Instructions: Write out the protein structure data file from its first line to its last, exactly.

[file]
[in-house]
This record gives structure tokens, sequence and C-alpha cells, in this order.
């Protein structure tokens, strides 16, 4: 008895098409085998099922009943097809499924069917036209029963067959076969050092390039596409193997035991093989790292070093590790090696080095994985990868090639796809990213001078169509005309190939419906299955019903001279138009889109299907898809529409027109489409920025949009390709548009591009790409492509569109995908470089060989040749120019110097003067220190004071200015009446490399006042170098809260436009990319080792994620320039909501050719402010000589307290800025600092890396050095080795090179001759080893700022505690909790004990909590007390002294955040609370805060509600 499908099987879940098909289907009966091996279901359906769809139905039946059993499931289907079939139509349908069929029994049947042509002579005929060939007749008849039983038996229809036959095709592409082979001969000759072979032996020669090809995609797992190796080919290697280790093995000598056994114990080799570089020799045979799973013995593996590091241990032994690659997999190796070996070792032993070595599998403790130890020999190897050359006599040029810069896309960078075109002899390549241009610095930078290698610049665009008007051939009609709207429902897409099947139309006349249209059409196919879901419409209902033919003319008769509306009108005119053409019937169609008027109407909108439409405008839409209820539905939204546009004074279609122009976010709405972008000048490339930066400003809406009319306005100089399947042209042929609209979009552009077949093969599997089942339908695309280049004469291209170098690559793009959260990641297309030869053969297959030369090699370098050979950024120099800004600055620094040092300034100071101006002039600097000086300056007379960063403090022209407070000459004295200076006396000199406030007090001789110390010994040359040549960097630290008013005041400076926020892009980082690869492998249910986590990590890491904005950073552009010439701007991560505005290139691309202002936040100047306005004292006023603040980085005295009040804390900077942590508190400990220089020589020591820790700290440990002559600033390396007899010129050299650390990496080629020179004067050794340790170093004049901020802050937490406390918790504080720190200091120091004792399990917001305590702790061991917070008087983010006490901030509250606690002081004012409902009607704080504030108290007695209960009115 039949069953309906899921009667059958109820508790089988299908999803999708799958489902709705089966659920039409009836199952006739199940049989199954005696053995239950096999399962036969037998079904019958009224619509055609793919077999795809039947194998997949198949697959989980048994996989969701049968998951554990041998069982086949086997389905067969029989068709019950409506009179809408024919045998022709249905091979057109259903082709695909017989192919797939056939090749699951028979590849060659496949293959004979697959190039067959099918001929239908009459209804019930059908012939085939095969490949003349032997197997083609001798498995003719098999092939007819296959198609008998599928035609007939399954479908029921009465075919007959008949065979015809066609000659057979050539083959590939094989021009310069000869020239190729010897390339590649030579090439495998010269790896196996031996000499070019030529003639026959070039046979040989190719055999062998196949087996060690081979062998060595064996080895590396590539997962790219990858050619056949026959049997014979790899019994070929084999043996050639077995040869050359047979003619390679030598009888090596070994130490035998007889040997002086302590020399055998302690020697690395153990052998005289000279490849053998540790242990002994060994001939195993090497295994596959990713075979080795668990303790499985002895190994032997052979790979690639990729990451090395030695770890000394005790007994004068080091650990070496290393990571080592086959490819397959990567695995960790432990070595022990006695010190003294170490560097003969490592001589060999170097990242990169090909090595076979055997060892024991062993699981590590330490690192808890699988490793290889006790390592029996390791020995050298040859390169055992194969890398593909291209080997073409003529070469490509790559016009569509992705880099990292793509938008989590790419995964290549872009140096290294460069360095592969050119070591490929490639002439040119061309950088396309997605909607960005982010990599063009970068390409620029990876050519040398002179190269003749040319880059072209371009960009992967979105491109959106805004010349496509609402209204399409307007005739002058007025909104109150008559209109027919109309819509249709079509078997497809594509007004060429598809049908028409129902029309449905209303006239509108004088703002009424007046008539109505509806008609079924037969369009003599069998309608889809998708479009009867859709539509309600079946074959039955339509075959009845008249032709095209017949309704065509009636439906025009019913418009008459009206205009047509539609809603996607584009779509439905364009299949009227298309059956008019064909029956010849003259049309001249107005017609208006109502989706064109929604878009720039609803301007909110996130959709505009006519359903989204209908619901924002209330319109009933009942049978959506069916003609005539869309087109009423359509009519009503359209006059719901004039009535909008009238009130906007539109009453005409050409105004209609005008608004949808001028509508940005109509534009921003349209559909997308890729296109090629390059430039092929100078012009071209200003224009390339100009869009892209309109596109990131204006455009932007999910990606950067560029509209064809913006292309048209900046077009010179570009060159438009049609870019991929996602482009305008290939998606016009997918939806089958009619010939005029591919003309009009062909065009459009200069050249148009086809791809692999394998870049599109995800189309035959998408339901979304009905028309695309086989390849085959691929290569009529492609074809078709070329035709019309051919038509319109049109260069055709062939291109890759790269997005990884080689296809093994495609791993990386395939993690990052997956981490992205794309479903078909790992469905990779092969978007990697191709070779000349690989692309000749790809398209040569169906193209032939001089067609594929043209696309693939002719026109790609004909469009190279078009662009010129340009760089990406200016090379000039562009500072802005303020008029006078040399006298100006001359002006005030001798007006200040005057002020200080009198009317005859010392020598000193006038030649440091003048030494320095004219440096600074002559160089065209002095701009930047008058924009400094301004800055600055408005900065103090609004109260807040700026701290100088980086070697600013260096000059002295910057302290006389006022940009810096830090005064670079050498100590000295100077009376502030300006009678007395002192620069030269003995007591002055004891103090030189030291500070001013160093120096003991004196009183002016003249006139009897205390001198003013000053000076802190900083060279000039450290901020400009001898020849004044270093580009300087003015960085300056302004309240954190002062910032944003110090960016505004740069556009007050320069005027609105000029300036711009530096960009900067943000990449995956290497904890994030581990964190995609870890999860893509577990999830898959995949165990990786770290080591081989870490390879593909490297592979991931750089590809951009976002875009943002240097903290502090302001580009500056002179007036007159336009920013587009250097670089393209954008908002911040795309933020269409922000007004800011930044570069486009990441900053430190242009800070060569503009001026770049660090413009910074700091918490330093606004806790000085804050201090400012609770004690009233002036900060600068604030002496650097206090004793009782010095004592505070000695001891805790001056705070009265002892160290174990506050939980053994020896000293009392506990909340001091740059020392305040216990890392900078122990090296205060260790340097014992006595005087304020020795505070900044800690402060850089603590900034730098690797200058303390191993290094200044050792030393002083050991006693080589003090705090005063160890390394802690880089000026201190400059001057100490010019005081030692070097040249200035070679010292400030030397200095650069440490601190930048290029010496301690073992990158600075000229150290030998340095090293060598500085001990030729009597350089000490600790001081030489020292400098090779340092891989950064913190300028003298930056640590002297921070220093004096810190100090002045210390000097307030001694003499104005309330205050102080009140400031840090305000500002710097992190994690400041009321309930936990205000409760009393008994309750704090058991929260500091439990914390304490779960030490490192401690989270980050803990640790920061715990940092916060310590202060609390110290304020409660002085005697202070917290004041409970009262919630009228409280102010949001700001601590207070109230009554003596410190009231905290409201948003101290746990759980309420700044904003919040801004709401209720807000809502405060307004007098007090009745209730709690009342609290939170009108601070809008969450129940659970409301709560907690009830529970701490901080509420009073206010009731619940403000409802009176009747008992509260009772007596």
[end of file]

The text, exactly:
[in-house]
This record gives structure tokens, sequence and C-alpha cells, in this order.
């Protein structure tokens, strides 16, 4: 008895098409085998099922009943097809499924069917036209029963067959076969050092390039596409193997035991093989790292070093590790090696080095994985990868090639796809990213001078169509005309190939419906299955019903001279138009889109299907898809529409027109489409920025949009390709548009591009790409492509569109995908470089060989040749120019110097003067220190004071200015009446490399006042170098809260436009990319080792994620320039909501050719402010000589307290800025600092890396050095080795090179001759080893700022505690909790004990909590007390002294955040609370805060509600 499908099987879940098909289907009966091996279901359906769809139905039946059993499931289907079939139509349908069929029994049947042509002579005929060939007749008849039983038996229809036959095709592409082979001969000759072979032996020669090809995609797992190796080919290697280790093995000598056994114990080799570089020799045979799973013995593996590091241990032994690659997999190796070996070792032993070595599998403790130890020999190897050359006599040029810069896309960078075109002899390549241009610095930078290698610049665009008007051939009609709207429902897409099947139309006349249209059409196919879901419409209902033919003319008769509306009108005119053409019937169609008027109407909108439409405008839409209820539905939204546009004074279609122009976010709405972008000048490339930066400003809406009319306005100089399947042209042929609209979009552009077949093969599997089942339908695309280049004469291209170098690559793009959260990641297309030869053969297959030369090699370098050979950024120099800004600055620094040092300034100071101006002039600097000086300056007379960063403090022209407070000459004295200076006396000199406030007090001789110390010994040359040549960097630290008013005041400076926020892009980082690869492998249910986590990590890491904005950073552009010439701007991560505005290139691309202002936040100047306005004292006023603040980085005295009040804390900077942590508190400990220089020589020591820790700290440990002559600033390396007899010129050299650390990496080629020179004067050794340790170093004049901020802050937490406390918790504080720190200091120091004792399990917001305590702790061991917070008087983010006490901030509250606690002081004012409902009607704080504030108290007695209960009115 039949069953309906899921009667059958109820508790089988299908999803999708799958489902709705089966659920039409009836199952006739199940049989199954005696053995239950096999399962036969037998079904019958009224619509055609793919077999795809039947194998997949198949697959989980048994996989969701049968998951554990041998069982086949086997389905067969029989068709019950409506009179809408024919045998022709249905091979057109259903082709695909017989192919797939056939090749699951028979590849060659496949293959004979697959190039067959099918001929239908009459209804019930059908012939085939095969490949003349032997197997083609001798498995003719098999092939007819296959198609008998599928035609007939399954479908029921009465075919007959008949065979015809066609000659057979050539083959590939094989021009310069000869020239190729010897390339590649030579090439495998010269790896196996031996000499070019030529003639026959070039046979040989190719055999062998196949087996060690081979062998060595064996080895590396590539997962790219990858050619056949026959049997014979790899019994070929084999043996050639077995040869050359047979003619390679030598009888090596070994130490035998007889040997002086302590020399055998302690020697690395153990052998005289000279490849053998540790242990002994060994001939195993090497295994596959990713075979080795668990303790499985002895190994032997052979790979690639990729990451090395030695770890000394005790007994004068080091650990070496290393990571080592086959490819397959990567695995960790432990070595022990006695010190003294170490560097003969490592001589060999170097990242990169090909090595076979055997060892024991062993699981590590330490690192808890699988490793290889006790390592029996390791020995050298040859390169055992194969890398593909291209080997073409003529070469490509790559016009569509992705880099990292793509938008989590790419995964290549872009140096290294460069360095592969050119070591490929490639002439040119061309950088396309997605909607960005982010990599063009970068390409620029990876050519040398002179190269003749040319880059072209371009960009992967979105491109959106805004010349496509609402209204399409307007005739002058007025909104109150008559209109027919109309819509249709079509078997497809594509007004060429598809049908028409129902029309449905209303006239509108004088703002009424007046008539109505509806008609079924037969369009003599069998309608889809998708479009009867859709539509309600079946074959039955339509075959009845008249032709095209017949309704065509009636439906025009019913418009008459009206205009047509539609809603996607584009779509439905364009299949009227298309059956008019064909029956010849003259049309001249107005017609208006109502989706064109929604878009720039609803301007909110996130959709505009006519359903989204209908619901924002209330319109009933009942049978959506069916003609005539869309087109009423359509009519009503359209006059719901004039009535909008009238009130906007539109009453005409050409105004209609005008608004949808001028509508940005109509534009921003349209559909997308890729296109090629390059430039092929100078012009071209200003224009390339100009869009892209309109596109990131204006455009932007999910990606950067560029509209064809913006292309048209900046077009010179570009060159438009049609870019991929996602482009305008290939998606016009997918939806089958009619010939005029591919003309009009062909065009459009200069050249148009086809791809692999394998870049599109995800189309035959998408339901979304009905028309695309086989390849085959691929290569009529492609074809078709070329035709019309051919038509319109049109260069055709062939291109890759790269997005990884080689296809093994495609791993990386395939993690990052997956981490992205794309479903078909790992469905990779092969978007990697191709070779000349690989692309000749790809398209040569169906193209032939001089067609594929043209696309693939002719026109790609004909469009190279078009662009010129340009760089990406200016090379000039562009500072802005303020008029006078040399006298100006001359002006005030001798007006200040005057002020200080009198009317005859010392020598000193006038030649440091003048030494320095004219440096600074002559160089065209002095701009930047008058924009400094301004800055600055408005900065103090609004109260807040700026701290100088980086070697600013260096000059002295910057302290006389006022940009810096830090005064670079050498100590000295100077009376502030300006009678007395002192620069030269003995007591002055004891103090030189030291500070001013160093120096003991004196009183002016003249006139009897205390001198003013000053000076802190900083060279000039450290901020400009001898020849004044270093580009300087003015960085300056302004309240954190002062910032944003110090960016505004740069556009007050320069005027609105000029300036711009530096960009900067943000990449995956290497904890994030581990964190995609870890999860893509577990999830898959995949165990990786770290080591081989870490390879593909490297592979991931750089590809951009976002875009943002240097903290502090302001580009500056002179007036007159336009920013587009250097670089393209954008908002911040795309933020269409922000007004800011930044570069486009990441900053430190242009800070060569503009001026770049660090413009910074700091918490330093606004806790000085804050201090400012609770004690009233002036900060600068604030002496650097206090004793009782010095004592505070000695001891805790001056705070009265002892160290174990506050939980053994020896000293009392506990909340001091740059020392305040216990890392900078122990090296205060260790340097014992006595005087304020020795505070900044800690402060850089603590900034730098690797200058303390191993290094200044050792030393002083050991006693080589003090705090005063160890390394802690880089000026201190400059001057100490010019005081030692070097040249200035070679010292400030030397200095650069440490601190930048290029010496301690073992990158600075000229150290030998340095090293060598500085001990030729009597350089000490600790001081030489020292400098090779340092891989950064913190300028003298930056640590002297921070220093004096810190100090002045210390000097307030001694003499104005309330205050102080009140400031840090305000500002710097992190994690400041009321309930936990205000409760009393008994309750704090058991929260500091439990914390304490779960030490490192401690989270980050803990640790920061715990940092916060310590202060609390110290304020409660002085005697202070917290004041409970009262919630009228409280102010949001700001601590207070109230009554003596410190009231905290409201948003101290746990759980309420700044904003919040801004709401209720807000809502405060307004007098007090009745209730709690009342609290939170009108601070809008969450129940659970409301709560907690009830529970701490901080509420009073206010009731619940403000409802009176009747008992509260009772007596």